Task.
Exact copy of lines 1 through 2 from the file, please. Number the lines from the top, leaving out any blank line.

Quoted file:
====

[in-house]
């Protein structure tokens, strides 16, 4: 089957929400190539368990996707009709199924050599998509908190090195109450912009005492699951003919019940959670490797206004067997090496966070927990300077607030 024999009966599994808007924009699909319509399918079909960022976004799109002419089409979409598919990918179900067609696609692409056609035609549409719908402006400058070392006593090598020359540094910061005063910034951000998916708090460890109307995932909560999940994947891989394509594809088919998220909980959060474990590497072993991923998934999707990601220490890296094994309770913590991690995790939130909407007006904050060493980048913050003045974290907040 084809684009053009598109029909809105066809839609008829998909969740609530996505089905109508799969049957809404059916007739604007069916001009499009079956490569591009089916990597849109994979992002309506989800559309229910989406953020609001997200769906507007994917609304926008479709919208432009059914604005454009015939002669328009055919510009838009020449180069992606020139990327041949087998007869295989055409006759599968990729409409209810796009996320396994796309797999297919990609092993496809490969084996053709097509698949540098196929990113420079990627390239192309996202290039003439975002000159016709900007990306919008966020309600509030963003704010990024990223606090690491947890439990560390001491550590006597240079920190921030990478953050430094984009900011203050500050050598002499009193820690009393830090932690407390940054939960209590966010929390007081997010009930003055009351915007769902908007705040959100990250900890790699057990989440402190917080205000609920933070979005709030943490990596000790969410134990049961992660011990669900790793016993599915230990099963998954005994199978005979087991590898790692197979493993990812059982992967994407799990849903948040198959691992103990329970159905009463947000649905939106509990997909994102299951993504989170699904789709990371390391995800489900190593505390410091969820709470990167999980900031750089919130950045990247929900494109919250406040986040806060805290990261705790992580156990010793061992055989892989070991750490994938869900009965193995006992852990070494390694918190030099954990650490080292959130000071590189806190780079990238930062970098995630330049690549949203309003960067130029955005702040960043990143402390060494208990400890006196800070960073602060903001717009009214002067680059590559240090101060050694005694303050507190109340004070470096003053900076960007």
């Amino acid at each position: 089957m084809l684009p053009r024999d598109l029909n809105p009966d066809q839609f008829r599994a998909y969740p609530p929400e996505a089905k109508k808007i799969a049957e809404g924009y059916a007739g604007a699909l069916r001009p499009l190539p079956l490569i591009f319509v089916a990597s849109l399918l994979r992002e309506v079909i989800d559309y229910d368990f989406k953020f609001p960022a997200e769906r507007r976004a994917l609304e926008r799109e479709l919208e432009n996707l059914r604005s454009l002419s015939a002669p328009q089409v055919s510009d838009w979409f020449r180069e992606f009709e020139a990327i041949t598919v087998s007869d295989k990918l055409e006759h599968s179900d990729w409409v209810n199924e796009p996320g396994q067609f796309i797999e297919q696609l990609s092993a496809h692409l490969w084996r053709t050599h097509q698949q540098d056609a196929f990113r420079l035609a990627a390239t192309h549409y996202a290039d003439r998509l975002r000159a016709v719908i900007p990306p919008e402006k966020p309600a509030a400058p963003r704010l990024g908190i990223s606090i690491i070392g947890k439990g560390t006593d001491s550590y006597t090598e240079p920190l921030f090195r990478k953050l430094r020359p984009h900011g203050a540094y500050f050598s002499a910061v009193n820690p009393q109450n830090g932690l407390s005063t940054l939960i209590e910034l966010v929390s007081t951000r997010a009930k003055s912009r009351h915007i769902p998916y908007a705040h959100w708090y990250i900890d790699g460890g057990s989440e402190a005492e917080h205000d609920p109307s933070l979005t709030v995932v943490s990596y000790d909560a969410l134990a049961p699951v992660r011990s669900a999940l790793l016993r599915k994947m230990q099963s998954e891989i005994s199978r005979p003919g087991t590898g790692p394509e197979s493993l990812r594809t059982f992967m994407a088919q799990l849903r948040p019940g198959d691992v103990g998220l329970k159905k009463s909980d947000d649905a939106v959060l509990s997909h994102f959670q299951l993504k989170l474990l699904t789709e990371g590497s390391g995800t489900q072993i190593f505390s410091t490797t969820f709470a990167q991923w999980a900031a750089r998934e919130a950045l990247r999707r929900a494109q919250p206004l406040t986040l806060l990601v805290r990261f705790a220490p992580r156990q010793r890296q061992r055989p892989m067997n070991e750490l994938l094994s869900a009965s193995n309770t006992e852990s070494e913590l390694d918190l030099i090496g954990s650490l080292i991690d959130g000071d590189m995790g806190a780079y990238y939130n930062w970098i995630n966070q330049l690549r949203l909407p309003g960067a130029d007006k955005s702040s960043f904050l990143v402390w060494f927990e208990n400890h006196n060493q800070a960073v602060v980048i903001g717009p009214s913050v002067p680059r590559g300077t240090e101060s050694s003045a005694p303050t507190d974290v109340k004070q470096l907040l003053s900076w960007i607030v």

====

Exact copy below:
[in-house]
């Protein structure tokens, strides 16, 4: 089957929400190539368990996707009709199924050599998509908190090195109450912009005492699951003919019940959670490797206004067997090496966070927990300077607030 024999009966599994808007924009699909319509399918079909960022976004799109002419089409979409598919990918179900067609696609692409056609035609549409719908402006400058070392006593090598020359540094910061005063910034951000998916708090460890109307995932909560999940994947891989394509594809088919998220909980959060474990590497072993991923998934999707990601220490890296094994309770913590991690995790939130909407007006904050060493980048913050003045974290907040 084809684009053009598109029909809105066809839609008829998909969740609530996505089905109508799969049957809404059916007739604007069916001009499009079956490569591009089916990597849109994979992002309506989800559309229910989406953020609001997200769906507007994917609304926008479709919208432009059914604005454009015939002669328009055919510009838009020449180069992606020139990327041949087998007869295989055409006759599968990729409409209810796009996320396994796309797999297919990609092993496809490969084996053709097509698949540098196929990113420079990627390239192309996202290039003439975002000159016709900007990306919008966020309600509030963003704010990024990223606090690491947890439990560390001491550590006597240079920190921030990478953050430094984009900011203050500050050598002499009193820690009393830090932690407390940054939960209590966010929390007081997010009930003055009351915007769902908007705040959100990250900890790699057990989440402190917080205000609920933070979005709030943490990596000790969410134990049961992660011990669900790793016993599915230990099963998954005994199978005979087991590898790692197979493993990812059982992967994407799990849903948040198959691992103990329970159905009463947000649905939106509990997909994102299951993504989170699904789709990371390391995800489900190593505390410091969820709470990167999980900031750089919130950045990247929900494109919250406040986040806060805290990261705790992580156990010793061992055989892989070991750490994938869900009965193995006992852990070494390694918190030099954990650490080292959130000071590189806190780079990238930062970098995630330049690549949203309003960067130029955005702040960043990143402390060494208990400890006196800070960073602060903001717009009214002067680059590559240090101060050694005694303050507190109340004070470096003053900076960007």